The U.S. Small Business Administration has a business plan tool you can use to create an outline of how you will run your business. You'll want to consider the following:
Gym name and location: Who are your competitors? What external factors can influence your business? Will you be opening a CrossFit-style gym, commercial gym, yoga studio, etc.?
Promotion and marketing: Who will be your target audience/customers? What demographics will you target in your advertising?
Gym startup costs and funding: How much will it cost to open a gym? What fitness equipment will you purchase? Free weights, cardio equipment, machines, etc.?
Legal structure and licenses: Do you have your business license, building permits, and other legal paperwork in order?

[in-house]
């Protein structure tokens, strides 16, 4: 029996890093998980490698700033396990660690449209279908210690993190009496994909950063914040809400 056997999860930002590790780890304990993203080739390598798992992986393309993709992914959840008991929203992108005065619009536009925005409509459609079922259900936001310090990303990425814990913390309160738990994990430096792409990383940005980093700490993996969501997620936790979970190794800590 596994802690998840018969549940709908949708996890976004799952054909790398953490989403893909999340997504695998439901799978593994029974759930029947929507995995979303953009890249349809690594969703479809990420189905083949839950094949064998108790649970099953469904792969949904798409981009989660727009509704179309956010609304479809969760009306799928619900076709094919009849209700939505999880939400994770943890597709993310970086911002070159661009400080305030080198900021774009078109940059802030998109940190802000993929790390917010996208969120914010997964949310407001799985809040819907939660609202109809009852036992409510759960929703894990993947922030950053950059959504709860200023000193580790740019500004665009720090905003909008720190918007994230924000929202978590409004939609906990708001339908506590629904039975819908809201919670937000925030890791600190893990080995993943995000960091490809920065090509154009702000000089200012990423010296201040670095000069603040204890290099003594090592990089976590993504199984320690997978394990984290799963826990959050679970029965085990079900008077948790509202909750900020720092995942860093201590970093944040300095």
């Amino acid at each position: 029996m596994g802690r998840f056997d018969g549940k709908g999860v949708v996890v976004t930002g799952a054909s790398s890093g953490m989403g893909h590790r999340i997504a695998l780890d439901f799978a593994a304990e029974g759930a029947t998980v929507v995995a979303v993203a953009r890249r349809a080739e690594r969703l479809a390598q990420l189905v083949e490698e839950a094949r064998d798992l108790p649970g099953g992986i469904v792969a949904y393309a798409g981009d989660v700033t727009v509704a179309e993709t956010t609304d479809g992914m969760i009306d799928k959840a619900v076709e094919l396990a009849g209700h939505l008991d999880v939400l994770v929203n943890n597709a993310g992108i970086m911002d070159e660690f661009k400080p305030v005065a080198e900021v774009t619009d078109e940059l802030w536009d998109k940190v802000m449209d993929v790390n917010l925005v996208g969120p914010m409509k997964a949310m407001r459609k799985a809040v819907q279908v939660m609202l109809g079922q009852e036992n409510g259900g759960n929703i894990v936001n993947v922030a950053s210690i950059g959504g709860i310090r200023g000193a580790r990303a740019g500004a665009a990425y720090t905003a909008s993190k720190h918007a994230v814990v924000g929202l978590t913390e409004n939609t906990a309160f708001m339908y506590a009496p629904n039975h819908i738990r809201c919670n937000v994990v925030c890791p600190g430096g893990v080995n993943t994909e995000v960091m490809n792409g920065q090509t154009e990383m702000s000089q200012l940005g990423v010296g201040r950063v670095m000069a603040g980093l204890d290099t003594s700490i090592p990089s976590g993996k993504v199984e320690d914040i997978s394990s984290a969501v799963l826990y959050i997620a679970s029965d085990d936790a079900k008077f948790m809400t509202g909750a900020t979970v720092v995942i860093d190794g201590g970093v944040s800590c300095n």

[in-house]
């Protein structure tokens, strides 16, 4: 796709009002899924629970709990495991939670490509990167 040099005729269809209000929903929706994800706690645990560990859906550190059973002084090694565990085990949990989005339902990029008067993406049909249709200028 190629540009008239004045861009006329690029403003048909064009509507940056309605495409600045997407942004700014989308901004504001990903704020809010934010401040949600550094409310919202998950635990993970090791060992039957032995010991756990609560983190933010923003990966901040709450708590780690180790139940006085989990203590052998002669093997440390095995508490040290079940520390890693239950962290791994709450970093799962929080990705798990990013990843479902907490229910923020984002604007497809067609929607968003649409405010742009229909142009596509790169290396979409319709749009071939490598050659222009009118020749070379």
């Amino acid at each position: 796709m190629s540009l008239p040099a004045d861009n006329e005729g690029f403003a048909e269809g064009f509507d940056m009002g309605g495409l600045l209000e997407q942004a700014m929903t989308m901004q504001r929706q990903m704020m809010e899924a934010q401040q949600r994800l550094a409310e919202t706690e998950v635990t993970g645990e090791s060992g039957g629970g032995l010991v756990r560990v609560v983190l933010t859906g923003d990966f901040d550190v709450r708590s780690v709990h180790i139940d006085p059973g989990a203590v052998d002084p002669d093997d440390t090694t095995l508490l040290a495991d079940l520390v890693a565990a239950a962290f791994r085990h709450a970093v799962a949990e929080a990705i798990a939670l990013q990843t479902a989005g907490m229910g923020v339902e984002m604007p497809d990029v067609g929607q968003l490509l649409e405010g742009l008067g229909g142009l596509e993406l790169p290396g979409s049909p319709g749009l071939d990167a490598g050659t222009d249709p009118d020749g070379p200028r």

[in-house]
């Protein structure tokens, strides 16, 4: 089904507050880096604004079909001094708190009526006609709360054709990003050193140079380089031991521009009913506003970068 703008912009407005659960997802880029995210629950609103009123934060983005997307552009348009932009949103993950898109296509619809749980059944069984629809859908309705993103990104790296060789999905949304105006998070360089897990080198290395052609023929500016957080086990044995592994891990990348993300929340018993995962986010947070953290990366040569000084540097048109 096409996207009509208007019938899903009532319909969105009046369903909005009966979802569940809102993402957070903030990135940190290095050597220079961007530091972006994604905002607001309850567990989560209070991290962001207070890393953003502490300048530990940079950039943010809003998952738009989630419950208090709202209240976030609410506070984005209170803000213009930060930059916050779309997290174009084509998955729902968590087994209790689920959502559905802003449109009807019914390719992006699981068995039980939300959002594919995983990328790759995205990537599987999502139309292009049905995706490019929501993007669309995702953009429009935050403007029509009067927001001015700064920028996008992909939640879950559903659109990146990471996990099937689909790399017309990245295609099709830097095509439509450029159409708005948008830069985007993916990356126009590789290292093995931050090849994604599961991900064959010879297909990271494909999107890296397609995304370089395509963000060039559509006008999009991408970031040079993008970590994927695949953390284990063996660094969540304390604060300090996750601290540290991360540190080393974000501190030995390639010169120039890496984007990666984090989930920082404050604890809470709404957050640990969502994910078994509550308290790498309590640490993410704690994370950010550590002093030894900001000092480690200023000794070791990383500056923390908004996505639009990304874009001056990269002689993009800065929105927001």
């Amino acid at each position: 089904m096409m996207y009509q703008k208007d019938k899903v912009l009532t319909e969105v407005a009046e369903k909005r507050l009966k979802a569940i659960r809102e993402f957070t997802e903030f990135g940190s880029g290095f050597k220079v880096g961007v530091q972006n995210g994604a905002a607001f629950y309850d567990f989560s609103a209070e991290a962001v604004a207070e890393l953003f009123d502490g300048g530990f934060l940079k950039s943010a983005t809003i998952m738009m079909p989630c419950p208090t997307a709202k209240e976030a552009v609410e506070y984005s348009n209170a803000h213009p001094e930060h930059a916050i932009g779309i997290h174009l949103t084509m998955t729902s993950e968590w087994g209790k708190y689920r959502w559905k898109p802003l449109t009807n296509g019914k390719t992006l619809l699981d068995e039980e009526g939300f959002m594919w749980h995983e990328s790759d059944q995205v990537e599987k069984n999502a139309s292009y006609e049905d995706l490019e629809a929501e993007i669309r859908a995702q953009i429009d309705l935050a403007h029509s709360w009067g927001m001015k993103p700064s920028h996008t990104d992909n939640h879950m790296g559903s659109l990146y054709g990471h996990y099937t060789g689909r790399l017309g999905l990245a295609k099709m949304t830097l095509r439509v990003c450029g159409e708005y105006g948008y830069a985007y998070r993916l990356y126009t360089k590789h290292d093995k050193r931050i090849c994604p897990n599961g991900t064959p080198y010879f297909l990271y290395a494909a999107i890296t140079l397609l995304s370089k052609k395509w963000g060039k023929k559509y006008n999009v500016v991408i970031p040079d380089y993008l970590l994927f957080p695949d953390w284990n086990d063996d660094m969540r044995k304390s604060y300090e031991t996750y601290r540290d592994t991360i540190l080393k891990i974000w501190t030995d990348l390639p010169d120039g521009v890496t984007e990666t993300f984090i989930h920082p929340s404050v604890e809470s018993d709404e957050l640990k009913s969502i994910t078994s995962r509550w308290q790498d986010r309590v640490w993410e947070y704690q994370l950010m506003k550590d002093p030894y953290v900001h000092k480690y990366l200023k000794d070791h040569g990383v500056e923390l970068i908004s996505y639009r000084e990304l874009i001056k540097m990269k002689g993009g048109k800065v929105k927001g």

Expectations of revenue: Where should your club's revenue be at three months, six months, nine months, and so forth? Set these business fitness goals ahead of time.
Break-even point: When do you expect to break even? Future pace your financial projections and costs based on the money you have available.
Matching your staff: Be sure to match your professional team with your customers. What type of employees would serve them best? Will you refer to personal trainers as coaches or trainers? Will you offer group fitness classes?
Are you planning to open your own gym someday or want to be the lead fitness professional for a successful team? First, consider achieving ISSA Master Trainer status to ensure you have all the necessary qualifications to help serve your members.